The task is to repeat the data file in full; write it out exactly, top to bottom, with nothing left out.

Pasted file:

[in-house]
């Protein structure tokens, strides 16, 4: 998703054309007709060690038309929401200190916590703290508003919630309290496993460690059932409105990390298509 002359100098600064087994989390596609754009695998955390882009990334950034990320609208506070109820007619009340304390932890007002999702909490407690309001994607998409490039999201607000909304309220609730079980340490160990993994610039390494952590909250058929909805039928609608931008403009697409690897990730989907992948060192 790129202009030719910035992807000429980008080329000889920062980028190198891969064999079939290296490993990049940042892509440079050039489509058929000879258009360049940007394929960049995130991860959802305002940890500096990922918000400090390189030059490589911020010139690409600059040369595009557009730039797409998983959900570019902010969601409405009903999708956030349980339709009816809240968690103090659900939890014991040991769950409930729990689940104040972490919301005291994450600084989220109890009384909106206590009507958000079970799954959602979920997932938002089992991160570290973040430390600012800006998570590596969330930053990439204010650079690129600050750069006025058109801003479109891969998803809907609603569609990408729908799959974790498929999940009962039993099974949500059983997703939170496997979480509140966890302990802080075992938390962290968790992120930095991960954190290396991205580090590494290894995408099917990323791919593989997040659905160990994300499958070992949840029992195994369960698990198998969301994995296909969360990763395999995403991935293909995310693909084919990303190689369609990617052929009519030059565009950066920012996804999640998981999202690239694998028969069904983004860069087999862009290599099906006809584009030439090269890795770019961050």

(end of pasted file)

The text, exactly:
[in-house]
């Protein structure tokens, strides 16, 4: 998703054309007709060690038309929401200190916590703290508003919630309290496993460690059932409105990390298509 002359100098600064087994989390596609754009695998955390882009990334950034990320609208506070109820007619009340304390932890007002999702909490407690309001994607998409490039999201607000909304309220609730079980340490160990993994610039390494952590909250058929909805039928609608931008403009697409690897990730989907992948060192 790129202009030719910035992807000429980008080329000889920062980028190198891969064999079939290296490993990049940042892509440079050039489509058929000879258009360049940007394929960049995130991860959802305002940890500096990922918000400090390189030059490589911020010139690409600059040369595009557009730039797409998983959900570019902010969601409405009903999708956030349980339709009816809240968690103090659900939890014991040991769950409930729990689940104040972490919301005291994450600084989220109890009384909106206590009507958000079970799954959602979920997932938002089992991160570290973040430390600012800006998570590596969330930053990439204010650079690129600050750069006025058109801003479109891969998803809907609603569609990408729908799959974790498929999940009962039993099974949500059983997703939170496997979480509140966890302990802080075992938390962290968790992120930095991960954190290396991205580090590494290894995408099917990323791919593989997040659905160990994300499958070992949840029992195994369960698990198998969301994995296909969360990763395999995403991935293909995310693909084919990303190689369609990617052929009519030059565009950066920012996804999640998981999202690239694998028969069904983004860069087999862009290599099906006809584009030439090269890795770019961050």